Common Mistakes To Avoid When Installing A New Door

Are you getting ready to tackle a door installation project at home? A door's unsophisticated appearance may mislead you into thinking that hanging it is a breeze. The truth is that it's anything but simple. Whether you're swapping out a new door slab (also known as "leaf") or putting in a framed door, all of the assembly's elements must be perfectly level, plumb, and square for the door to function properly and avoid premature wear. Likewise, the hinges demand precise installation to keep the door leaf steady and distribute its loads evenly.

There are many errors that inexperienced DIYers can make when installing a new door, but some are more egregious than others. Below, we've put together a list of the gravest door installation mistakes — ones that affect the door's operation and harm its components over time. Many of these errors stem from failing to ensure the key tenets of a door's alignment — being level and plumb. Below, you'll learn how these errors are made, what their consequences are, and how you can avoid them easily.

Incorrectly fastened hinges can cause the door to become out of level

There are several ways inexperienced DIYers can mess up hinge installation on a door. You can mortise (or secure) them too deeply, or let them sit too proud of the adjoining jamb. One of the hinges may protrude as a result and be out of plumb with the other one, in which case the leaf will not be evenly hung. This situation will make it hard for you to open and close the door, as the misaligned leaf will contact surrounding surfaces as it rotates on the hinge. The resulting friction will damage the door's finishes and core over time, too. What's more, the improperly distributed loads will cause the hinges to wear out much faster than they should. To avoid this error, line the hinges up vertically and make sure that their knuckle cutouts sit flush against the face of the door.

Another common mistake is to fasten the hinges with improperly sized screws. 3 ½-inch screws are ideal for the purpose; screws smaller than this size cease to hold the door securely over time, and the leaf will shift. Likewise, over-tightening the hinge screws can cause eventual warping of the door leaves.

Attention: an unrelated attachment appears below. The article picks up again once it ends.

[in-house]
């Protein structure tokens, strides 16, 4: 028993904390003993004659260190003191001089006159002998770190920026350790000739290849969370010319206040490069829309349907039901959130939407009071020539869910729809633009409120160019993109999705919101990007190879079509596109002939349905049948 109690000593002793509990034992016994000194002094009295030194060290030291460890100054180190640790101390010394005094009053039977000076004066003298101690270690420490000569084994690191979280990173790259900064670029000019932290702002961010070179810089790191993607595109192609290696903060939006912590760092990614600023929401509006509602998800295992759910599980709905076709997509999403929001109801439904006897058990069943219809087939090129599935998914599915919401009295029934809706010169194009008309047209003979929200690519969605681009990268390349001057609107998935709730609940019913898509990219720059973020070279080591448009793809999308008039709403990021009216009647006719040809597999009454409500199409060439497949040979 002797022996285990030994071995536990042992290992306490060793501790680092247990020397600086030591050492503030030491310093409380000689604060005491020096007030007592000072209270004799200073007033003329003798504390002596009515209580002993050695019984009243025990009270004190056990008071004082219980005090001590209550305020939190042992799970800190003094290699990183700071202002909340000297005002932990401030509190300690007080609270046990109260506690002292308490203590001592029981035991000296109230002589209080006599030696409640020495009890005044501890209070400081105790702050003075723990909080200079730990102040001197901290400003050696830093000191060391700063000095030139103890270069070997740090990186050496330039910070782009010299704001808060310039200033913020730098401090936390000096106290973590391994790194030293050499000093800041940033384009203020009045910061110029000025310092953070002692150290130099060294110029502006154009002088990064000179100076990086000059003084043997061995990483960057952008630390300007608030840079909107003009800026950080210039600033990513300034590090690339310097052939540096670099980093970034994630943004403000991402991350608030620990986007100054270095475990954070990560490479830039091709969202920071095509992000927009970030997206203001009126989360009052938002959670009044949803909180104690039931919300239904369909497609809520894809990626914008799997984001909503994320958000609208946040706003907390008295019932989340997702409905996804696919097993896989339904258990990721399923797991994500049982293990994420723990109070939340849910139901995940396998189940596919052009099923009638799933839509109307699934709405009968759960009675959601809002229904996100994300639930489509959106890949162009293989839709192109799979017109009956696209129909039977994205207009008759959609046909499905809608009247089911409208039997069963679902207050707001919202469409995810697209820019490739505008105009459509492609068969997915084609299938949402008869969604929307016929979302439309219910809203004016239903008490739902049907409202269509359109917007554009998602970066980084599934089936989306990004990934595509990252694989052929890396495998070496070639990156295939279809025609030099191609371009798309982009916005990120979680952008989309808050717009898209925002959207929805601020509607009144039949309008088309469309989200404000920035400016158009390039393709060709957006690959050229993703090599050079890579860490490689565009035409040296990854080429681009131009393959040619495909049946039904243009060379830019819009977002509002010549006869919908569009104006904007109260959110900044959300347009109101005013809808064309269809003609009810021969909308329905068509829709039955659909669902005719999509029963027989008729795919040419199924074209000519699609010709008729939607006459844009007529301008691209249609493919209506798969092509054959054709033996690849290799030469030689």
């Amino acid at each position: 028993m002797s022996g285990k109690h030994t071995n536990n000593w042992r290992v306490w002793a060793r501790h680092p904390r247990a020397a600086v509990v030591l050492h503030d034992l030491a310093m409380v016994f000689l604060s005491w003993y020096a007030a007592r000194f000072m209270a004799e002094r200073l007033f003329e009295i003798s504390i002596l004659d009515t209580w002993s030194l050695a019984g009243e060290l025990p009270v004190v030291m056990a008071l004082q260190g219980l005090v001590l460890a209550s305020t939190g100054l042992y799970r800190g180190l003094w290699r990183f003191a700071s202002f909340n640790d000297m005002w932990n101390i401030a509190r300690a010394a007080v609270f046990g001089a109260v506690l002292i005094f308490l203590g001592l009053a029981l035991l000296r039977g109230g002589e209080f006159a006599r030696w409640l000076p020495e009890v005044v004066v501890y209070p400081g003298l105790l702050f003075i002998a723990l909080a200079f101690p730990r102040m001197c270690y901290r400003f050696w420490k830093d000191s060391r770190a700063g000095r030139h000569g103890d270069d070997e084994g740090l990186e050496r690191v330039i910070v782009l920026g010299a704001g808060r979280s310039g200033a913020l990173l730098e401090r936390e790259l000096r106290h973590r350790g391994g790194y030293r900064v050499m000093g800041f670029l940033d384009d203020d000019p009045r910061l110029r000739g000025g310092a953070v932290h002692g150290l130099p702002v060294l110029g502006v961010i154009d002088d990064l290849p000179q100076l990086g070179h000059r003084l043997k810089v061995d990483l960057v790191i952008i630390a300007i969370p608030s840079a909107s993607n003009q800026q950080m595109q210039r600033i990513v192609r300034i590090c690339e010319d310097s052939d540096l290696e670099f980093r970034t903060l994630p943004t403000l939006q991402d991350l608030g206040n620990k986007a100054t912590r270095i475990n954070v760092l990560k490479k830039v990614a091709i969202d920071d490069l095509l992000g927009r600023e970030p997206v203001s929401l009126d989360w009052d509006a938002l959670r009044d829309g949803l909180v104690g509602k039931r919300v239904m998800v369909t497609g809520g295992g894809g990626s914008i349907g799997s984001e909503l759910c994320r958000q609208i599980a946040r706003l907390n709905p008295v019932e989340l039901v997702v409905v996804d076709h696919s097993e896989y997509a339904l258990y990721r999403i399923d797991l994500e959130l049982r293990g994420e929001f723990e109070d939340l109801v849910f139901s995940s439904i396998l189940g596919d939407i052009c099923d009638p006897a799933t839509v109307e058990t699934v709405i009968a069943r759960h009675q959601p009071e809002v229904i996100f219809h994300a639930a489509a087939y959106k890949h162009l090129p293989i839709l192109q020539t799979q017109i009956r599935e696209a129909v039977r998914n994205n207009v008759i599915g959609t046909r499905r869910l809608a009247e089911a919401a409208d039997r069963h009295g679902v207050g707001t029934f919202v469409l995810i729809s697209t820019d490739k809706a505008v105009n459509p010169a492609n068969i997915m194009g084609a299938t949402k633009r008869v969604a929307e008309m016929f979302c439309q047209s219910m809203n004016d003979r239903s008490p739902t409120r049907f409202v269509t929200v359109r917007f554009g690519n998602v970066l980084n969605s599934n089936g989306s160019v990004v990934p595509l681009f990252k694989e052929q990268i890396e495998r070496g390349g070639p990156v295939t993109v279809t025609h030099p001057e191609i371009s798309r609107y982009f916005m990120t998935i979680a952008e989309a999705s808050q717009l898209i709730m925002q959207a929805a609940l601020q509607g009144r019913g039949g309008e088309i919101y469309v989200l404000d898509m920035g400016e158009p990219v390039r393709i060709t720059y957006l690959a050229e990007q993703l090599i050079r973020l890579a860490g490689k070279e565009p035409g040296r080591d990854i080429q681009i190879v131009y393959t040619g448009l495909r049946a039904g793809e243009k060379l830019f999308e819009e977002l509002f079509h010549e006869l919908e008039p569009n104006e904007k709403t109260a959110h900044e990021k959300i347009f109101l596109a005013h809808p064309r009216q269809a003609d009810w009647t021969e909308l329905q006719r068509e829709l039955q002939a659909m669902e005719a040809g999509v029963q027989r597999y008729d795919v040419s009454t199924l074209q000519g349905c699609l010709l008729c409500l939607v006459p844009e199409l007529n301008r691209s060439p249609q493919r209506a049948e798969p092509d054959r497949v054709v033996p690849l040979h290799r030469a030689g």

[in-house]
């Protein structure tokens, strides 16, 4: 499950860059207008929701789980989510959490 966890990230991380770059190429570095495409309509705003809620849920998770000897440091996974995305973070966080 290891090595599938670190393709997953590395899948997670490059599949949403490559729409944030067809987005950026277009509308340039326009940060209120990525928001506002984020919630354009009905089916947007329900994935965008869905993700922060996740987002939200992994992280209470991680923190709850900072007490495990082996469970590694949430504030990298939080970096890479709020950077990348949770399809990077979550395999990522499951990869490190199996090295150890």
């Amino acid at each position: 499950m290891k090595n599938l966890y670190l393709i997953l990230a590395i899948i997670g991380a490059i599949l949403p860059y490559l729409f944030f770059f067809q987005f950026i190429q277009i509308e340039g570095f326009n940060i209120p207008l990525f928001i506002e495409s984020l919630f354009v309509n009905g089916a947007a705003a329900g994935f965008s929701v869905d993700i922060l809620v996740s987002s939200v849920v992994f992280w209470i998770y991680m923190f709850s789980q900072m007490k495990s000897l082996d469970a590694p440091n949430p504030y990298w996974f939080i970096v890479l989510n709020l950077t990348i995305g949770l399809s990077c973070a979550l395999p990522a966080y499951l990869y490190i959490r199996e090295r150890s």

Improperly hung door leaves will cause issues with alignment

If you're hanging a new leaf into an existing frame, incorrect installation may cause the slab to sag or be out of plane. These mistakes are quite visible, and usually ruin the aesthetic of the door assembly. What's more, they can cause the lock mechanism, hinges, door leaf, and trim to suffer undue strain and wear. We've discussed the importance of installing the hinges to the jamb above, but fastening the leaf to the hinge correctly is just as paramount. If you don't secure the leaf tightly enough to the top hinge, the door may be unlevel and sag. Sagging describes a condition in which the top corner on the latch side is farther from the hinge jamb than the bottom latch-side corner. This type of error is easy to avoid if you tighten the screws connecting the leaf to the hinges just right.

Another leaf installation error can happen if you don't check whether the leaf is plumb when you hang it. This error causes the door to be out of plane. That's when a part of the door sticks out beyond the jamb — or even protrudes past the surface of the wall. In some cases, being out of plane causes a sticky door, which will require extra effort to open until it's fixed. To avoid making this error, use a vertical level to ensure that the door is plumb during installation.

Uneven door sills and floors can prevent the door slab from closing and opening easily

Failing to check whether the floor or sill beneath a door are level can cause problems with door operation. If the sill is unlevel and you're hanging a new door leaf into an existing opening, the sill may rub against the door when you swing it. This condition prevents the door from operating smoothly and wears the door slab down at the bottom. So, before hanging the new leaf, use a level to check whether the sill is even. If it isn't, measure the height discrepancy, and see how it relates to the height of the door. If you establish that the door slab will come in contact with the sill, cut the bottom of the door with a planer to achieve the right clearance.